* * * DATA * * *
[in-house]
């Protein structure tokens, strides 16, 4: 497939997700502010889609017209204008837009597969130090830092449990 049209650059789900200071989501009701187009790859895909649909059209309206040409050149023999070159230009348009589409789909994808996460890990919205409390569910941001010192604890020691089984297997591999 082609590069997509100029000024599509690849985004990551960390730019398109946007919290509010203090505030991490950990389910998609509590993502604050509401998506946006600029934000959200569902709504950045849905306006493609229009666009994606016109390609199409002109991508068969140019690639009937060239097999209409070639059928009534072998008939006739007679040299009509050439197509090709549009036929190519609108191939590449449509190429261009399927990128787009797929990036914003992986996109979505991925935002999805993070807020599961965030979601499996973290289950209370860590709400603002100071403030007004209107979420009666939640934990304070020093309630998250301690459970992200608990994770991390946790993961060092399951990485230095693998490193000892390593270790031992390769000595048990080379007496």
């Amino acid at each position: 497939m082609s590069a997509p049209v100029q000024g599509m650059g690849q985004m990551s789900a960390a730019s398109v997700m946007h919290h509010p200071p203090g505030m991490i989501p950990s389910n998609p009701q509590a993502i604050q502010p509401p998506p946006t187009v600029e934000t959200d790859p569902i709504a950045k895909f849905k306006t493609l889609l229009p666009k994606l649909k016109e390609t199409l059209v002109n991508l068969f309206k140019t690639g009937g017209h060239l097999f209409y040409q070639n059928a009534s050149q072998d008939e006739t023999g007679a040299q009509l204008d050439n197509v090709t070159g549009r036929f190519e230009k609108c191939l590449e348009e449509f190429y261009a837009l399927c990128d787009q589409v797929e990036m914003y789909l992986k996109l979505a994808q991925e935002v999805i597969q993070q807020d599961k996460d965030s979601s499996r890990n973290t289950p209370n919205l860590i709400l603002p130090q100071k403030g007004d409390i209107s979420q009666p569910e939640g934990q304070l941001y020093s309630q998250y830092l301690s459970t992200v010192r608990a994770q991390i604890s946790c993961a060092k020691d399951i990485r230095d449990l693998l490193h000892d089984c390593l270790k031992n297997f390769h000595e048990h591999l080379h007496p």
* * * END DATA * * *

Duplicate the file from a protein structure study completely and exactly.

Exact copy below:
[in-house]
């Protein structure tokens, strides 16, 4: 497939997700502010889609017209204008837009597969130090830092449990 049209650059789900200071989501009701187009790859895909649909059209309206040409050149023999070159230009348009589409789909994808996460890990919205409390569910941001010192604890020691089984297997591999 082609590069997509100029000024599509690849985004990551960390730019398109946007919290509010203090505030991490950990389910998609509590993502604050509401998506946006600029934000959200569902709504950045849905306006493609229009666009994606016109390609199409002109991508068969140019690639009937060239097999209409070639059928009534072998008939006739007679040299009509050439197509090709549009036929190519609108191939590449449509190429261009399927990128787009797929990036914003992986996109979505991925935002999805993070807020599961965030979601499996973290289950209370860590709400603002100071403030007004209107979420009666939640934990304070020093309630998250301690459970992200608990994770991390946790993961060092399951990485230095693998490193000892390593270790031992390769000595048990080379007496």
């Amino acid at each position: 497939m082609s590069a997509p049209v100029q000024g599509m650059g690849q985004m990551s789900a960390a730019s398109v997700m946007h919290h509010p200071p203090g505030m991490i989501p950990s389910n998609p009701q509590a993502i604050q502010p509401p998506p946006t187009v600029e934000t959200d790859p569902i709504a950045k895909f849905k306006t493609l889609l229009p666009k994606l649909k016109e390609t199409l059209v002109n991508l068969f309206k140019t690639g009937g017209h060239l097999f209409y040409q070639n059928a009534s050149q072998d008939e006739t023999g007679a040299q009509l204008d050439n197509v090709t070159g549009r036929f190519e230009k609108c191939l590449e348009e449509f190429y261009a837009l399927c990128d787009q589409v797929e990036m914003y789909l992986k996109l979505a994808q991925e935002v999805i597969q993070q807020d599961k996460d965030s979601s499996r890990n973290t289950p209370n919205l860590i709400l603002p130090q100071k403030g007004d409390i209107s979420q009666p569910e939640g934990q304070l941001y020093s309630q998250y830092l301690s459970t992200v010192r608990a994770q991390i604890s946790c993961a060092k020691d399951i990485r230095d449990l693998l490193h000892d089984c390593l270790k031992n297997f390769h000595e048990h591999l080379h007496p």